Monachus Monachus

Seal

The Mediterranean monk seal Monachus monachus, was named after the sarcoid in the back of its head, assembling to the cowl of Romeo-Catholic Franciscan monks and/or because it does not like living in large groups preferring solitude and isolation from human presence.

It is represented on ancient Greek coins and passages in Homer describe it basking in the sun on sandy beaches. However, nowadays the monk seal is considered as the number one endangered species of the European fauna.

 

In the old times, the monk seal was widely spread along the coasts of the Mediterranean, Black Sea, and the Atlantic coast of Morocco and Mauritania. Over time and due to the various pressures posed on the animal and its habitat, it has become extinct in more than 10 countries during the last 20 years. To accurately assess the number of remaining individuals is very difficult, as its populations are dispersed and existing data is still limited. Generally, it is estimated that only 400-500 individuals survive today. Many scientists believe that Greece holds at least 2/3 of the total remaining monk seal population. On the North Atlantic coast of Mauritania (Cap Blanc) the monk seal population is estimated to be 100-150 animals, a population which for the last few years is under a serious threat due to a virus epidemic. Smaller populations are scattered along the coasts of Madeira, Morocco, Algeria, Tunisia, Croatia, Albania, Black Sea, Turkey and Cyprus.

Piperi pup

The monk seal is one of the largest seal species in the world with a length of 2-3 metres and an average weight around 250 kg. The females mature when they are 3-4 years old, whereas the males a little bit later. They live up to 30-45 years.

The seal’s body is covered by short, sleek coat of fair grey, brown or black colour and a lighter colour underneath it. Newborn pups are about a metre long and weigh 15-20 kg. They have a black coat wool-like fur with a white patch on its abdomen. There are no significant differences between males and females.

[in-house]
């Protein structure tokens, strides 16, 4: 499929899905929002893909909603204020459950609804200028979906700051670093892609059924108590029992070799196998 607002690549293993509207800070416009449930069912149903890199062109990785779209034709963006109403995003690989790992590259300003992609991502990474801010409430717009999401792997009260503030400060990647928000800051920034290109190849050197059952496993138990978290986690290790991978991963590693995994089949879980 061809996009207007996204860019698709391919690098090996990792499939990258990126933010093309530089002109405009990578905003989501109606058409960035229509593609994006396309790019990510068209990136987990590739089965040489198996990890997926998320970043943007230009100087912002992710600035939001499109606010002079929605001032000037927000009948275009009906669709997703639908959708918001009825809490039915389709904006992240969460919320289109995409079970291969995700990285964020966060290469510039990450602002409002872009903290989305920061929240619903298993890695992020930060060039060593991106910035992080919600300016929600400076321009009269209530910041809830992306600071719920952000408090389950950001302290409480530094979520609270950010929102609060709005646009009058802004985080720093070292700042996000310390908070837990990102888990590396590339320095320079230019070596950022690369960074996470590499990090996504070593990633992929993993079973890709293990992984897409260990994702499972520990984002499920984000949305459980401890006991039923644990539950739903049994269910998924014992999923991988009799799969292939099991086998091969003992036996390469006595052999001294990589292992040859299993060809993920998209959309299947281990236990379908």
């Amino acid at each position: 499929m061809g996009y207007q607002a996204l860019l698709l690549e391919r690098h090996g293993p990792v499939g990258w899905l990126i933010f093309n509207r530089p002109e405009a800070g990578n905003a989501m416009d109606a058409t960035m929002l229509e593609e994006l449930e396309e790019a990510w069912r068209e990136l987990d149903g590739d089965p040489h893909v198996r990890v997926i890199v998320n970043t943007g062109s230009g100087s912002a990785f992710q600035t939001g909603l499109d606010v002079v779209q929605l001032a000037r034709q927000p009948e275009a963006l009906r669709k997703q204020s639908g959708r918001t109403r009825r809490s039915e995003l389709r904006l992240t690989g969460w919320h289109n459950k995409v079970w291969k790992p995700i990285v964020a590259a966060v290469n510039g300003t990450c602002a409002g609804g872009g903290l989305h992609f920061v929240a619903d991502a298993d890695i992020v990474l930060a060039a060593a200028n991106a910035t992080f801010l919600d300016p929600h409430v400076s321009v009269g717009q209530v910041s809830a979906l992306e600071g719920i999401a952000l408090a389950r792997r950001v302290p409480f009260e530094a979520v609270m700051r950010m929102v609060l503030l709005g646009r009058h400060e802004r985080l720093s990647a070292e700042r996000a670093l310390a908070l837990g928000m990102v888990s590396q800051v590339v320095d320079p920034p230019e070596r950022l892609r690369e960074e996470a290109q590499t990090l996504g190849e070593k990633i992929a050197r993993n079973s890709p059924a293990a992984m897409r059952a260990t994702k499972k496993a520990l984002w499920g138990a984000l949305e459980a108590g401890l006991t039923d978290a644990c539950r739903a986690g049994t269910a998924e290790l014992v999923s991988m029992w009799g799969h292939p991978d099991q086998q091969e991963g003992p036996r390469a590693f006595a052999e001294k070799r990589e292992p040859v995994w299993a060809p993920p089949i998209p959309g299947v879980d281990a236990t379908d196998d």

Gestation lasts about 10 to 11 months and births occur mostly between May and November, with a peak in September - October. Lactation period lasts about 4 to 8 weeks. Because the gestation and lactation period is long the births usually occur every other year.

Seal lying

The monk seal usually gives birth to only one pup each time. Nowadays, births mainly take place in caves. This was not always the case in the past, but only since the monk seal was forced to abandon the sandy beaches due to the increased disturbance caused by human activities. Within a few weeks after their birth the pups are able to dive and swim but they can not swim well during the first days of their life. The life span of the monk seal although not scientifically proven, has been estimated to be around 35 to 40 years.

The monk seals seem to be opportunistic predators, feeding on all kind of fishes and cephalopods which abound in the area where they live. An adult seal is estimated to consume 5-10% of its body weight per day. In order to find food they attack fishing nets, follow fishing boats or follow the migration routes of fish.

Seal Ag. Theodoros

The main threats to the monk seal are:

a. Increased adult and Juvenile mortality caused by deliberate killing: In the past, seals have been hunted intensively for its fat and skin. Today, it is often considered to be a natural competitor of fishermen and sometimes does indeed damage their nets to "steal" food. Fish stocks are diminishing continually due to overfishing as well as other illegal practices. This competition for the available food resources is the main reason for seals being killed from time to time in Greece, despite the barbarity of the practice, though the frequency of such deaths fortunately appears to be decreasing. It is noteworthy that in the area of the NMPANS no such incident has been reported during the past few years.

b. Increased pup mortality due to loss of suitable habitat: Monk seals in the past were giving birth to their pups on open beaches and big caves. Today, due to human activities (tourism, summer houses, ports, roads etc.), the animals have been forced to pup on beaches within caves. The pup mortality in such caves is higher than on open beaches due to the fact that inexperienced pups can be easily injured or drowned by waves during severe storms.

c. Increased adult and juvenile mortality caused by incidental entanglement in fishing gear: Incidental mortality, mainly by drowning, is a concern throughout the Mediterranean. Monk seals can become entangled in all kinds of fishing gear, but mostly in static fishing nets.

 

 
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